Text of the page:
I can't stress enough how important the intactness of plants is.  If the carbs are located inside intact cellulosic cell walls, which are clustered together as an entire intact tissue of cell walls, it takes longer for the enzymes and bacteria in your gut to penetrate those cell walls and liberate the carbs.  This keeps insulin low, which makes the brain more sensitive to leptin.  Intactness also forces you to slow down and chew more, which allows time for other lagging signals of satiety to reach your brain.   If you've done much chemistry lab, you've seen that the smaller the particle size, the faster a substance can dissolve, ceteris paribus, because smaller particles have more surface area per unit volume.  I don't know of any other diets that explicitly prescribe larger particle size, but it seems very important.

Cooking can weaken or rupture cell walls, reduce the amount of chewing required, and accelerate digestion in general.  I still cook half my plants, but if necessary I will eat more raw vegetables when I want to run a deeper caloric deficit.  I avoid eating mush that has >8g carbs per gram of fiber (e.g., bananas, white rice, white potatoes).  This seems like a better rule than the arbitrary chronological cutoff that paleo uses to ban grains and legumes.  I allow grains and legumes iff they follow the above rule.  Quinoa, lentils, and nuts are fine but they're not a large part of my diet.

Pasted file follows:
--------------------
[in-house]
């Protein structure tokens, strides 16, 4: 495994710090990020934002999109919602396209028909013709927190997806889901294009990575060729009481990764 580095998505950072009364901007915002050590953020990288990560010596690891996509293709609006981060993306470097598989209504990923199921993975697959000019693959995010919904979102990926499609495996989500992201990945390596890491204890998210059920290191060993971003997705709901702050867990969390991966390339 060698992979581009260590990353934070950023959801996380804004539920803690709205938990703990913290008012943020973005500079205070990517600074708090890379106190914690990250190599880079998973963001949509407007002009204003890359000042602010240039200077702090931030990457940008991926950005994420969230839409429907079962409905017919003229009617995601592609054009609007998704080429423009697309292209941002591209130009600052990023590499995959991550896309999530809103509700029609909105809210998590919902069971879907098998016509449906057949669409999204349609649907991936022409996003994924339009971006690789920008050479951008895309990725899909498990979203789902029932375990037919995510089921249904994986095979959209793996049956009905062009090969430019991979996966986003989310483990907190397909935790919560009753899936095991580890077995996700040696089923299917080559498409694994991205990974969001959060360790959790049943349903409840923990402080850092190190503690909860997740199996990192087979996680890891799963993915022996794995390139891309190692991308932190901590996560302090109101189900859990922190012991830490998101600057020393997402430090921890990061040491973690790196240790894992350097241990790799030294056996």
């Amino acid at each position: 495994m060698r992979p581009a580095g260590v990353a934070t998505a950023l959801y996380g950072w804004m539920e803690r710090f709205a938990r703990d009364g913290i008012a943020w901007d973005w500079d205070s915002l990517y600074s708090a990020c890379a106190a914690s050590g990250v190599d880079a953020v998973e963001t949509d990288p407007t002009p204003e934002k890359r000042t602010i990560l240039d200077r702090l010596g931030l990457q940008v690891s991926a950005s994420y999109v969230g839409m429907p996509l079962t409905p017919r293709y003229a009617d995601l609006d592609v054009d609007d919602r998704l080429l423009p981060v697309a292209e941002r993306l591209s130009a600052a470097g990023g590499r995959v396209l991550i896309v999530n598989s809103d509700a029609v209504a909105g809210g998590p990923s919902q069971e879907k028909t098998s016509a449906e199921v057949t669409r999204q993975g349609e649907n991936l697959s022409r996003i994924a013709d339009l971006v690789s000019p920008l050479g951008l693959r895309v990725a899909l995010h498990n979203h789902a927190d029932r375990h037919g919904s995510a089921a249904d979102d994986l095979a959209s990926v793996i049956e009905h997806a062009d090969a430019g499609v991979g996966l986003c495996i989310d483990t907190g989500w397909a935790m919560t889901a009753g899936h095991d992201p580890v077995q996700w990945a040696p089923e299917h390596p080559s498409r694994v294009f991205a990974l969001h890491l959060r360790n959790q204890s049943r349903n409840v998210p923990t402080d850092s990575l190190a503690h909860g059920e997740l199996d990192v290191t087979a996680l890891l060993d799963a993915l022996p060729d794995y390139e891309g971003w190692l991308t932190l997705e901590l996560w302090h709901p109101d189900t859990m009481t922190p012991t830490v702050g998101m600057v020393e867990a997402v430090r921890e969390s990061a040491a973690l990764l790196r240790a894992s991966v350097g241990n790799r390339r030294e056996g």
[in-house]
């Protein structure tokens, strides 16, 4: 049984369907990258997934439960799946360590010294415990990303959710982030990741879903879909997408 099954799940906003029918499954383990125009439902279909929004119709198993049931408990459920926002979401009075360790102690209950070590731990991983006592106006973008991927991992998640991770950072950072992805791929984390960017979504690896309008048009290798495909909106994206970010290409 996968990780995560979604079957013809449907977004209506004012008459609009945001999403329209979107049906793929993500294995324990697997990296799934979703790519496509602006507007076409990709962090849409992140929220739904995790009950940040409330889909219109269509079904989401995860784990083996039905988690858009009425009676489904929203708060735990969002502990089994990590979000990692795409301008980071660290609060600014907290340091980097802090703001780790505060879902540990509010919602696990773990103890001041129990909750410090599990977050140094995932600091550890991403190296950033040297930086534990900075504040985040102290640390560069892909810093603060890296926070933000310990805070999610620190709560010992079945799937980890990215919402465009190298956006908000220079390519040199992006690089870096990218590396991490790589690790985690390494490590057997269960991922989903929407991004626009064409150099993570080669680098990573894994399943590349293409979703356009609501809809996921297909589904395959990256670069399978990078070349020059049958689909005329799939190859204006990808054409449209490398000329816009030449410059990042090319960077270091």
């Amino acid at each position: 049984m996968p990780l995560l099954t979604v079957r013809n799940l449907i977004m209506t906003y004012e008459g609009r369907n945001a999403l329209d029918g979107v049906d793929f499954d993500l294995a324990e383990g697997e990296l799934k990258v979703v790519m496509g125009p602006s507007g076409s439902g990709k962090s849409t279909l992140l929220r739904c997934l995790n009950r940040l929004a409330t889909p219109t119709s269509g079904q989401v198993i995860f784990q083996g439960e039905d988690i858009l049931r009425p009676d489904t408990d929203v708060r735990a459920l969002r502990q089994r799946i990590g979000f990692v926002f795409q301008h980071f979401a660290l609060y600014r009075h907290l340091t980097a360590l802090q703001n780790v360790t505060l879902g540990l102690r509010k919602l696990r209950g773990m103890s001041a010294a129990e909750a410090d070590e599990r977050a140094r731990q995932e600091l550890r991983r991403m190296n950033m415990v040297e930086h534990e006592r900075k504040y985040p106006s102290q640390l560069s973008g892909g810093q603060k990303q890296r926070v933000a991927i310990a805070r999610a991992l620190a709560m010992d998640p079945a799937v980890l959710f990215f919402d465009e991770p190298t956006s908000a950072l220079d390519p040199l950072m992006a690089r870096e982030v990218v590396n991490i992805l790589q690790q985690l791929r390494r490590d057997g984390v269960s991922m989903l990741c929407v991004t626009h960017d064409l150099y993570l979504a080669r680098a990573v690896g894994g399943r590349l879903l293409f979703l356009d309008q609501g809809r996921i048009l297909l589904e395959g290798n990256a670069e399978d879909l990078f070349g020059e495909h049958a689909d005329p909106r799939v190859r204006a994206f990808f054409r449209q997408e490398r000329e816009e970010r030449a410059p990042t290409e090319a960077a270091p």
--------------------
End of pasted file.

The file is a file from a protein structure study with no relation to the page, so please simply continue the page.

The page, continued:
Another difference from paleo is that I drink unsweetened kefir as an unprincipled exception to the above rules.  It seems to cause a better ratio of satiety:calories than any other beverage, for reasons that are not well understood by me.  To facilitate long term compliance I also allow myself one whole wheat hamburger bun per day and a trivial number of calories from condiments/spices that break the first rule.